By Natalie Taylor
It’s no secret that we humans have suffered immensely with the COVID-19 pandemic. There is no need to enumerate the countless slings and arrows—the deaths, fears, anger, anxiety, and stress. We have all agonized over the invisible global threat to our lives and the ensuing separation from society through lock downs and face coverings. As we have altered our normal modes of behavior in this new, uncharted world, our entire universe has changed into something very strange.
We are not the only ones who are reacting to this new state of affairs. Nature itself has reacted to the pandemic. In the absence of people milling about, some countries are reporting less pollution. Animals have also changed their behavior as a result of people in hiding—wild boars roam the streets of Barcelona, deer walk about a city in India, wild goats come into houses in Wales, and jackals take over a park in Tel Aviv.
But some nonliving entities have also been affected by the pandemic, including artificial intelligence (AI). In general terms, AI comprises programs that are fed information which they can later process, interpret, and act upon. They come in many guises and have varied levels of competency.
AI does best when the processes it is trained to do follow expected patterns; it does its worst when atypical events subvert the norm. If there was ever a giant black swan, it has come in the form of COVID-19, and AI is responding oddly, forcing humans to straighten it out.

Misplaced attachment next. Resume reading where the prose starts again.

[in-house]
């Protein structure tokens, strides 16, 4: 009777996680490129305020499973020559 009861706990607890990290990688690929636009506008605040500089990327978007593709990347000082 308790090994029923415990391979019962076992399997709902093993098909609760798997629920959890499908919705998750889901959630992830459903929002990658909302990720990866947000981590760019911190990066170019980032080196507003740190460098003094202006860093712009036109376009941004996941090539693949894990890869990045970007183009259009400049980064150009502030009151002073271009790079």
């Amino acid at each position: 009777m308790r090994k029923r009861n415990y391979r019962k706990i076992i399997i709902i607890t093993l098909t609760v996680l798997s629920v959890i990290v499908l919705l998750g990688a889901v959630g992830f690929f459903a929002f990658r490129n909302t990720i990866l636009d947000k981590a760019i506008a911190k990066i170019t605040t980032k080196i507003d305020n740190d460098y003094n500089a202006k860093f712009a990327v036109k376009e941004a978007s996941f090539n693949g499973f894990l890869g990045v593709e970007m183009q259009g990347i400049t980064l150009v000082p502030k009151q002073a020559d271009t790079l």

A prime example is what happened at Amazon. With the onset of the pandemic, people started buying items in bulk that they usually bought only periodically and in small quantities. Instead of top selling items like phone cases and phone chargers, toilet paper, face masks, and hand sanitizers were at the top of the list. The usual system for reordering supplies was turned upside down and threw AI into a tailspin. Suddenly Amazon’s warehouses were filled with too many phones and not enough toilet paper and other pandemic-related items when orders started coming in!
Interestingly, by the end of February this year, the spread of the pandemic could be tracked according to what was being ordered around the globe: in Italy, Spain, France, Canada, and then the U.S.
Some AI is not responding well to the changes brought about by the pandemic, and human intervention is required to bring it back on track. On the other hand, AI has been incredibly helpful in so many areas of our lives. Something has become clear during the pandemic—how closely intertwined we are with AI. We have become partners; we depend on each other. Changes in our behavior affect how AI works and how it performs alters our behavior.